From its very inception, the theory of evolution by natural selection has been misinterpreted by social reformers of all kinds. Opponents argue that it endorses a psychopathic 'nature red in tooth and claw' approach to social problems. Proponents argue the same (they just prefer to use Herbert Spencer's dictum of 'survival of the fittest').
The problem with these interpretations, of course, is that they are both instances of the naturalistic fallacy: taking a description of the world (an is) as if it were a prescription (an ought). David Hume showed, way before Darwin was even on the scene, that this is a logical problem: in an argument, a valid conclusion is supposed to be entailed by its premises, and you just can't reach an evaluative conclusion (one with an ought) based on purely empirical premises (ones with is's). Sorry, not going to happen.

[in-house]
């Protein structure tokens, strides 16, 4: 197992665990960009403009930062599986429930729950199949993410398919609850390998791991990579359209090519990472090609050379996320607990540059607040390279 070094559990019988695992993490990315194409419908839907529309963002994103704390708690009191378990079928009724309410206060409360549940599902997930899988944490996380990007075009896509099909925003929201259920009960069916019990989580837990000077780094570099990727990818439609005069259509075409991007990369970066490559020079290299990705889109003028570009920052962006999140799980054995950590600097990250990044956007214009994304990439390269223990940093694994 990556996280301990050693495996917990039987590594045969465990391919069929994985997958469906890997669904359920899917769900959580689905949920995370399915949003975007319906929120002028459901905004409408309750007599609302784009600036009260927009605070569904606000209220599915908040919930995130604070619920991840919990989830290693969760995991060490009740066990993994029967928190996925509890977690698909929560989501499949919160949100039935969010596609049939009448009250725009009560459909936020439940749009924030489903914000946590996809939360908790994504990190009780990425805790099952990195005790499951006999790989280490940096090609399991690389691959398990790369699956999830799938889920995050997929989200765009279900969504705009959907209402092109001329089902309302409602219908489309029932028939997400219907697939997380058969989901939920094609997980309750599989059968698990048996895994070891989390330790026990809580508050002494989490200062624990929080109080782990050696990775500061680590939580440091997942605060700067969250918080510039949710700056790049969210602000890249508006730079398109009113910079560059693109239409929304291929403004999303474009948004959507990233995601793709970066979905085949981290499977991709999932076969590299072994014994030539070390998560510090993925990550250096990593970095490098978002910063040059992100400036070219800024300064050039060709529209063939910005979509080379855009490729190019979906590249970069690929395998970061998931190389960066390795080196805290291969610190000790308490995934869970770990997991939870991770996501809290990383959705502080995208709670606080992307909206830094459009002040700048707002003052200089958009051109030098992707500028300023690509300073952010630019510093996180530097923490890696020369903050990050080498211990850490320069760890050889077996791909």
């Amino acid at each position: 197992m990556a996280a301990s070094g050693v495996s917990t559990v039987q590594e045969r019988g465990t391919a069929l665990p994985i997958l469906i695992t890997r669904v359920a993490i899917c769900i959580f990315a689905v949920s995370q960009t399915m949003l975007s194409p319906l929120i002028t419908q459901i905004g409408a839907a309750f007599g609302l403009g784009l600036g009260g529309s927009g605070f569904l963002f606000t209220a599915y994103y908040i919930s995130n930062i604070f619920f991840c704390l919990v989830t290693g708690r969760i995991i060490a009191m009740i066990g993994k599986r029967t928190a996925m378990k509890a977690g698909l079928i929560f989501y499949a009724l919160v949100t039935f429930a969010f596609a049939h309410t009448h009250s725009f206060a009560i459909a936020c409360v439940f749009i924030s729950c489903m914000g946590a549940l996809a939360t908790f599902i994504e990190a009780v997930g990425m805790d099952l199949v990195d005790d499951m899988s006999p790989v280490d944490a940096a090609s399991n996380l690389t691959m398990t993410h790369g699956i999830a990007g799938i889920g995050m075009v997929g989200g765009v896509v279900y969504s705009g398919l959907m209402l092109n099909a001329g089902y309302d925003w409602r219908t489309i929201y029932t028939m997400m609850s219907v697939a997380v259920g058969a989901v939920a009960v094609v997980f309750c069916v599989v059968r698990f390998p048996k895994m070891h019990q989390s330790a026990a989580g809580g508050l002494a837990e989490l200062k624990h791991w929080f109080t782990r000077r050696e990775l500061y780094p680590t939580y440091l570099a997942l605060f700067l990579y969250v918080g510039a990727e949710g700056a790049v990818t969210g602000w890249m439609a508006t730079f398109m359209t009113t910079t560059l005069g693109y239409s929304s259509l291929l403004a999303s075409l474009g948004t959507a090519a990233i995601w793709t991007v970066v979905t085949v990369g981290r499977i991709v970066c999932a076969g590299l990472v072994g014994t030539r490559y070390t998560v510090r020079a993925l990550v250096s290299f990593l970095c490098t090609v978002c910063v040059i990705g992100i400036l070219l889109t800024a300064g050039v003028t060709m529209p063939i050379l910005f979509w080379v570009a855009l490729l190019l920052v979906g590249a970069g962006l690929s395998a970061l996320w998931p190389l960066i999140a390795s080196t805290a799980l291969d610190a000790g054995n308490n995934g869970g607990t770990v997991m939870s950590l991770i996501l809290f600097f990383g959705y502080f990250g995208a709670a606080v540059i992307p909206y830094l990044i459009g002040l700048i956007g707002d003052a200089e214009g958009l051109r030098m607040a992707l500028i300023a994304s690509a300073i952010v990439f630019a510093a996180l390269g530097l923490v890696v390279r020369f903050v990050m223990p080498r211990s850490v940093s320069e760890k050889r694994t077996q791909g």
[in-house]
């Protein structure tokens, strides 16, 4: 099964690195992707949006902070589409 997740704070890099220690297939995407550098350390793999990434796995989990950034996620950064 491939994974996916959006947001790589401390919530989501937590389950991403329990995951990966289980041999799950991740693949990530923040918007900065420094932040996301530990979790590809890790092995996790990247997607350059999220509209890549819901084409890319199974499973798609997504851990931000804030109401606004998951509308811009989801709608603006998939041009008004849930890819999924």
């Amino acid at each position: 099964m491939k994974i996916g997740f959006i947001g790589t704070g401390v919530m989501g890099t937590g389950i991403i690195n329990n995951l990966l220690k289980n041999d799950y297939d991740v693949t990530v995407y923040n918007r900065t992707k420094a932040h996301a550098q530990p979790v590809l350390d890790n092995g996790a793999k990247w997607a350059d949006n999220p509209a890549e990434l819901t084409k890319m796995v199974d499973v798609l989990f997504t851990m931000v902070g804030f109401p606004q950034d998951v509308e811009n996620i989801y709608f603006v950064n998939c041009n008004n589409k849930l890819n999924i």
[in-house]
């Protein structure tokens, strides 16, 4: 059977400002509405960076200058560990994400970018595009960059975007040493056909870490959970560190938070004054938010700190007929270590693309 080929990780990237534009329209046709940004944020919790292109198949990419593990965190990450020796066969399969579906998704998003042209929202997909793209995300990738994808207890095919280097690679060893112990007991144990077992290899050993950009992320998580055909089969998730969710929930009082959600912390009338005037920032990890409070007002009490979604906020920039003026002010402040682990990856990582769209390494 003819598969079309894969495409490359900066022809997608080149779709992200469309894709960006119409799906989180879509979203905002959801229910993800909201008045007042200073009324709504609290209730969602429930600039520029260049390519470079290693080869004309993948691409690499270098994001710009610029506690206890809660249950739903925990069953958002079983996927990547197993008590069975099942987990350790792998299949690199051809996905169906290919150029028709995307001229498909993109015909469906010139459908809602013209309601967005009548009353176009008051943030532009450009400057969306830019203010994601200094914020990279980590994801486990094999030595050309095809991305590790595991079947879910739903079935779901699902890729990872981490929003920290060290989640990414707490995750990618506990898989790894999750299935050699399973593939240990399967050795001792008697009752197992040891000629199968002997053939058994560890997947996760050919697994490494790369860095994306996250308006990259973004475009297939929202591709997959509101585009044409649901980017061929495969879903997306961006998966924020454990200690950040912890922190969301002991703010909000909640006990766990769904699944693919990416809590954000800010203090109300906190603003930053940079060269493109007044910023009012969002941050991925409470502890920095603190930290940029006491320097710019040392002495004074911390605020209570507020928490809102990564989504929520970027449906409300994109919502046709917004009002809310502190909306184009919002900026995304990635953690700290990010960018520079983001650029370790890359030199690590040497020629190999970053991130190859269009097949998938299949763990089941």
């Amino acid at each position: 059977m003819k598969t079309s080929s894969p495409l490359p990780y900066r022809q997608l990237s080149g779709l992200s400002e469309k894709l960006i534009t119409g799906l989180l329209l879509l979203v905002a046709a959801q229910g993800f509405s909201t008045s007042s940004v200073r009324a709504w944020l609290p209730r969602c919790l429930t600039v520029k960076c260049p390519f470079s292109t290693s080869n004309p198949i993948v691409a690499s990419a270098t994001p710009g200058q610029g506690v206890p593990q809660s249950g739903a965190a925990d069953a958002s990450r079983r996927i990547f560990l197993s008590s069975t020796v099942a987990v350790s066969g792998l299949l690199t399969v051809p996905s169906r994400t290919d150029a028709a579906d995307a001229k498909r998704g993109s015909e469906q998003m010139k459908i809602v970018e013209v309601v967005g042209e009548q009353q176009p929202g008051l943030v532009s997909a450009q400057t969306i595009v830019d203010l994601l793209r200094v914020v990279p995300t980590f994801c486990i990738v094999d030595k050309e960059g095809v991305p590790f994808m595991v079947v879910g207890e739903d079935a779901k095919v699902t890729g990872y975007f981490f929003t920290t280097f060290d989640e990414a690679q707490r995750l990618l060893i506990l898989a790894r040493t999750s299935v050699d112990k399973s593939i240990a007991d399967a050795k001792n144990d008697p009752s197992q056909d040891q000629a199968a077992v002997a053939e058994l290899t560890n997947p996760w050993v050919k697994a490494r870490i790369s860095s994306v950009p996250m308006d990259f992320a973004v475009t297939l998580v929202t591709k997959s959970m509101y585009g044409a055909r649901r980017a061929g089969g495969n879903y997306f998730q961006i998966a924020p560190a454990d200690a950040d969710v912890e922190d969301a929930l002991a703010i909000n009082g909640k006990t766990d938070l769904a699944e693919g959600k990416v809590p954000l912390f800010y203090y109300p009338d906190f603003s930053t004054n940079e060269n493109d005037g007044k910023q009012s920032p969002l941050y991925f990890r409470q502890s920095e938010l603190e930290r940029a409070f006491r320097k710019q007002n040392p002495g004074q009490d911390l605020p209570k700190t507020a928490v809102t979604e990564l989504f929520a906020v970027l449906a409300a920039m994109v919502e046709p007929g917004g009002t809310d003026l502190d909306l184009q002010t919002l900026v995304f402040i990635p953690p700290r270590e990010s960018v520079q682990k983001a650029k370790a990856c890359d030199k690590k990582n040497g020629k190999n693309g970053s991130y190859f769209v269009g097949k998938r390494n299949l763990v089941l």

So, taking a scientific view of the world cannot, without the aid of auxiliary hypotheses not themselves empirical, provide the basis upon which our moral judgments ought to rest (no matter what Sam Harris tells you). Evolution explains how things have worked, not whether that's how they should work (from a moral point of view).
Nevertheless, as the following lecture by philosopher Peter Singer shows, there are important and fascinating lessons that evolution can teach us about ourselves and our likelihood of reaching good or bad moral judgments, given our evolutionary makeup. And although these findings don't tell us what choices to make, they should make us aware of the biases we are likely to fall prey to without realizing it.
And if you want to learn more about the trolley problem, you could listen to the RadioLab guys talk with Joshua Greene on the subject.